As America's dump-truck-accessible landfill spaces fill to the brim with garbage, where did Waste Management Inc, the nation's $12.5 billion trash hauling king, go to solve this problem? In 2009, along with buying stakes in eight other companies that gasify, ferment, or digest trash, the company found its way to Jeff Surma, a 52-year-old chemical engineer with a unique solution verging on 60s science fiction: a plasma-enhanced melter technology. Since last November, some of the 35,000 tons of household trash arriving by dump truck at Waste Management's Columbia Ridge landfill in Arlington, Oregon, are diverted to a building that looks like a cavernous Home Depot. Attached to it is Surma's unique plasma gasification plant. It's the first commercial plant in the US to use plasma gasification to convert municipal household garbage into gas products like hydrogen and carbon monoxide, which
can later be burned as fuel. Using plasma for processing waste had been around forever, primarily in the metal and chemical industries. Oil refineries, for example, spend about $2,000 a ton to eliminate toxic sludge with plasma gasification. (One of the first plants sold by Surma's company helps Dow Corning dispose of 20 tons of hazardous waste a day.)
Solving the toxic waste problem
In 2005, executives at Waste Management, concerned by the prospect of full landfills, started to quietly study plasma gasification. After reviewing dozens of firms racing to blast garbage into gas, they felt InEnTec's technology looked the most commercially viable. Soon after, Waste Management invested in Surma, founding a joint company, called S4 Energy Solutions, and began building the Oregon plant. But until this new plant was started, no one had seriously considered using the same technology to eliminate everyday garbage. Along with high energy costs, there was another technological barrier: the toxins in heavy metals from televisions, microwaves, batteries, thermometers and paint couldn't be broken down by plasma. And every municipality wanted to prevent hazardous leftovers from getting loose. Fortunately, Surma's special three-step process could handle all of these nasty substances cleanly and efficiently. As a matter of fact, Surma solved the hardest problem first, while he was working at Pacific Northwest National Laboratory: safely disposing of the toxic waste. Watch a short background video:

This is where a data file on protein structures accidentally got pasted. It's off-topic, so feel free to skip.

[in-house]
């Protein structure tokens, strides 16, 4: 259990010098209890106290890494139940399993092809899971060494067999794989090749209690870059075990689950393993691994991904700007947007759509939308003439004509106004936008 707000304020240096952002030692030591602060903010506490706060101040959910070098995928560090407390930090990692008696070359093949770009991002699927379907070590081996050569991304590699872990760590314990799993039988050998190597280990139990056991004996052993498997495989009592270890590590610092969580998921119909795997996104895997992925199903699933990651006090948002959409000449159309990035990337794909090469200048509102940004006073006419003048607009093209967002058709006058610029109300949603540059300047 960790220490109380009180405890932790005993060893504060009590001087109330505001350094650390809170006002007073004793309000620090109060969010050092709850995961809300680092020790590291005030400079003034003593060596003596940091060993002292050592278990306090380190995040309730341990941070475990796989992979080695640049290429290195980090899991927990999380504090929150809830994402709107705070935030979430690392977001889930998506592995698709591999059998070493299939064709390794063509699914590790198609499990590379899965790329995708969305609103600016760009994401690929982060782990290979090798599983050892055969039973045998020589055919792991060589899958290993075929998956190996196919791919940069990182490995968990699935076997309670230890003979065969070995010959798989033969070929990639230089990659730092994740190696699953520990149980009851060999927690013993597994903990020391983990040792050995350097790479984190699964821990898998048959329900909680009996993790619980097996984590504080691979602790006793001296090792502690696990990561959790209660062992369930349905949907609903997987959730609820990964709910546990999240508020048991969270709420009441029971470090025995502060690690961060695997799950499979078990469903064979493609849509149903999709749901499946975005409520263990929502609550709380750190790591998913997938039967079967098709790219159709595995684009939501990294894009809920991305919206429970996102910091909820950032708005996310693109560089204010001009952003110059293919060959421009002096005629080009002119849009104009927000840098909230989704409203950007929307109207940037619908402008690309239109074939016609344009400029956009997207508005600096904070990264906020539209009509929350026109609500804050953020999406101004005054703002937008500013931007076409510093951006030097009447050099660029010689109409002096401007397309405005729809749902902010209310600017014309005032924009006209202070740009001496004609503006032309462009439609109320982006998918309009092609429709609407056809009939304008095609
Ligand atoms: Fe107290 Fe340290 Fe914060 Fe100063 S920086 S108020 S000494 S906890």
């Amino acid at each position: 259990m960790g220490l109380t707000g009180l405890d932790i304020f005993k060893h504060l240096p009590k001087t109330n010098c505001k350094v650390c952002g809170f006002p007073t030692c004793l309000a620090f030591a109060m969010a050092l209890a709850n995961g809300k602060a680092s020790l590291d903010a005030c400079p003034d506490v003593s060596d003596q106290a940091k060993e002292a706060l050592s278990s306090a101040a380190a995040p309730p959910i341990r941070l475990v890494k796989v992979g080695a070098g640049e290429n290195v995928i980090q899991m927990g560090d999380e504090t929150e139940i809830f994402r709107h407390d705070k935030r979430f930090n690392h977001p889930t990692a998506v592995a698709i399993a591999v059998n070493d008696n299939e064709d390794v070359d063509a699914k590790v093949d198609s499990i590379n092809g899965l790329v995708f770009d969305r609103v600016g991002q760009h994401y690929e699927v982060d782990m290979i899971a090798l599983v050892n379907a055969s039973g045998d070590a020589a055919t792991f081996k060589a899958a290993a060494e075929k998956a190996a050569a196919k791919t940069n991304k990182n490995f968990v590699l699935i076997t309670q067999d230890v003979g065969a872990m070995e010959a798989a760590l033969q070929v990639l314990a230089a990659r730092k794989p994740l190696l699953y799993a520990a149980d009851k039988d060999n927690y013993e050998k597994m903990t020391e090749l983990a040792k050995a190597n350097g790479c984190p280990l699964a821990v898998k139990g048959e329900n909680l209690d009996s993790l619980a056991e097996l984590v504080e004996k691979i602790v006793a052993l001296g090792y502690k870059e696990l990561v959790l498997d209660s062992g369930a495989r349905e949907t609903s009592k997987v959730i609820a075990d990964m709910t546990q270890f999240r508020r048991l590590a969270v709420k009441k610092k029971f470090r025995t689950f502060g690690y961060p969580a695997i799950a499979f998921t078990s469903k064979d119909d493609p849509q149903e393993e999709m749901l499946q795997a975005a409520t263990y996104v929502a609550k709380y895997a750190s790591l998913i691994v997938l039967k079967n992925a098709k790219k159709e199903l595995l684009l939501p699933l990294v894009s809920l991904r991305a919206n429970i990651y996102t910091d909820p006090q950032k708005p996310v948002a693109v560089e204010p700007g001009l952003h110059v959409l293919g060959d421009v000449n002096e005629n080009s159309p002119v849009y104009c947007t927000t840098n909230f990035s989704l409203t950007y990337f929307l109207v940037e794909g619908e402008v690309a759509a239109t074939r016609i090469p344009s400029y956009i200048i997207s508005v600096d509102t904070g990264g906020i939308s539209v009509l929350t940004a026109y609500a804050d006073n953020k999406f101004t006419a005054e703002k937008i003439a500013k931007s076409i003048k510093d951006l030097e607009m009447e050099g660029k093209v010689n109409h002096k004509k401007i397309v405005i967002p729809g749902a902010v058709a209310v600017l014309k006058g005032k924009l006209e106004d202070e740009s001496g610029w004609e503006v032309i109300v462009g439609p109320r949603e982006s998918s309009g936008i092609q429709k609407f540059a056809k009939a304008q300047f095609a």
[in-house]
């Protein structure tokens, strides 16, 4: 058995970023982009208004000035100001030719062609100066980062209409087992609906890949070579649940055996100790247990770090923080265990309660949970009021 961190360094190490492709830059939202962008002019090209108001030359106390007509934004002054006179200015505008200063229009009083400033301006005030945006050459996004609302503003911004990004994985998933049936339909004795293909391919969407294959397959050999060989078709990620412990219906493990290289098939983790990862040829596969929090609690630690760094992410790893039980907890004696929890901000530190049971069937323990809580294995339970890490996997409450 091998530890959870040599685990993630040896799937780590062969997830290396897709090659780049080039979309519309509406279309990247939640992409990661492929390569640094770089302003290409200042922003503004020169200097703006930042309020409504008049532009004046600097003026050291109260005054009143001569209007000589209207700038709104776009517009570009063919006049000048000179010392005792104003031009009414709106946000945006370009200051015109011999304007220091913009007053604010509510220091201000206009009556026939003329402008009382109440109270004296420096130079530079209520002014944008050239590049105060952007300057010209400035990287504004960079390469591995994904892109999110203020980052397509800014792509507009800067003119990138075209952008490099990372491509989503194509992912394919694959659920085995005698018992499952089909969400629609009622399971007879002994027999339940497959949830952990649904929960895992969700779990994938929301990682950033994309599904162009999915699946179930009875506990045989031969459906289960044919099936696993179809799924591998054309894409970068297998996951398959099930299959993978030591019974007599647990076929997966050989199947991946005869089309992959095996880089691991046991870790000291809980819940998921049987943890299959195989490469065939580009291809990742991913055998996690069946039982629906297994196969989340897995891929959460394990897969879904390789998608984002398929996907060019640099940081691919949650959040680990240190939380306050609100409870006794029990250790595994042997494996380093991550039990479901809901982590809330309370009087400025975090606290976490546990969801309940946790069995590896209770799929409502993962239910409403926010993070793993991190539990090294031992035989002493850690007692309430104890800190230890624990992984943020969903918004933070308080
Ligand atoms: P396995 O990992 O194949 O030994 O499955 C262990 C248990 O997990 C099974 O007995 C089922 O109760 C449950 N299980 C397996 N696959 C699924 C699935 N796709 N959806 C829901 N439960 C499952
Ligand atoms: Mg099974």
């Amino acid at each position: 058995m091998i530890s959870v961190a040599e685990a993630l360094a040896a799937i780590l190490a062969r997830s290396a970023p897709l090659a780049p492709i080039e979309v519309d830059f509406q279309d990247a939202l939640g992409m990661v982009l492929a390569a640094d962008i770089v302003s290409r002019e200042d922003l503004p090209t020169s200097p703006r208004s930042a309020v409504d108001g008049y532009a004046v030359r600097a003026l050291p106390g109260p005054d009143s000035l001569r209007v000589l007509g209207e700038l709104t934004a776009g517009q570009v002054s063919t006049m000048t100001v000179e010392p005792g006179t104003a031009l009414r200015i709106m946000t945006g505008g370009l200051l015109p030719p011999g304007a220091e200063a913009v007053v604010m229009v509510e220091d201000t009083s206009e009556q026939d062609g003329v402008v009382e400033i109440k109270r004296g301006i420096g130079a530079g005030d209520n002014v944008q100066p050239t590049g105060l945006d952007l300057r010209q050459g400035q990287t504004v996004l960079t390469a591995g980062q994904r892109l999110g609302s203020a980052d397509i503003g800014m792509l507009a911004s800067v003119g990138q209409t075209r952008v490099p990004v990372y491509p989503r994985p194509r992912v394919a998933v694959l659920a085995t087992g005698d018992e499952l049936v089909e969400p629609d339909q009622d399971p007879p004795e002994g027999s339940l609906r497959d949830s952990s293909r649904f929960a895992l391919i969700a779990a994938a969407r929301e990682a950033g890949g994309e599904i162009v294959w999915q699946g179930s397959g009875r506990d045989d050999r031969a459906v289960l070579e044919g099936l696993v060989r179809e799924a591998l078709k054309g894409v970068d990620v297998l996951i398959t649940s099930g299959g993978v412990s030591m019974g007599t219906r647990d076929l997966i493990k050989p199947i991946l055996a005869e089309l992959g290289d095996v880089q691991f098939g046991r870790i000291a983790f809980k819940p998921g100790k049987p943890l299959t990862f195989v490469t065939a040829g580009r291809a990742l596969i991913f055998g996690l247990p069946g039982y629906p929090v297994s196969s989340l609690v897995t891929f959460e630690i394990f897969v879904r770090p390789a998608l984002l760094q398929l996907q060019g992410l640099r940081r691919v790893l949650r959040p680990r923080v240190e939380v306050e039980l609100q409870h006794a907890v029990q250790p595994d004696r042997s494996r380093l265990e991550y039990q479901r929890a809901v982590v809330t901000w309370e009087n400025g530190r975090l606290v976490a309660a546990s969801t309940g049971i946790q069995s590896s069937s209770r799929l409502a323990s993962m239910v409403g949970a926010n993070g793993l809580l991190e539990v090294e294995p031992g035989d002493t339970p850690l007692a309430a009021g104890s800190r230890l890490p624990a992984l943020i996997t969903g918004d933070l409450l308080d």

Surma's three-step process
Each day, in the huge receiving depot, waste is delivered by truck and then shredded into pieces about six inches long. It travels by conveyer belt to the top of a large tank, where it falls into a gasifier heated to
1,500 F, vaporizing 75 to 85% of the waste quickly into syngas that is piped out of the system. In the second phase of Surma's process, any remaining substances (still chemically intact) drop into a vessel about the size of a huge industrial-sized pot. Inside, where an intense 18,000-degree electric arc running between two electrodes creates a plasma zone, almost all the remaining trash gets blasted into its atomic elements. This emission-free molecular deconstruction is even more efficient because the blasted materials have already been partially heated. Afterwards, the final gases are piped out to be processed. Finally, a joule-heated melter sits directly beneath the plasma zone, where a molten glass bath
traps the remaining hazardous material dropping down into a molten goop flowing in a slow ooze of glass and liquefied metal out of the bottom. Once inert and harmless, it is converted into low-value materials such as road aggregate. Ensuring that the process remains economical, syngas piped out of the plant is used to supply all of the power needed to run the melter. Any remaining syngas - mostly carbon monoxide and hydrogen - is cleaned and sold. Here is an early InEntec video that visualizes the final two steps of the process:The price paid to Waste Management to haul away waste products, at least for now, helps too. In fact, Waste Management charges about $20 to $100 a ton to collect garbage. So based on a typical "tipping fee," profits from selling fuel and chemicals made from garbage are virtually guaranteed. Of course, scaling up is always the last part of the problem. Since the US generates about 250 million tons of trash a year, with recycling and composting facilities tackling an estimated 85 million tons of refuse per year, it would take thousands of new plants much bigger than this one (and another S4 facility being constructed in McCarran, Nevada) to handle the nation's municipal trash output. That's a lot of plasma in our future.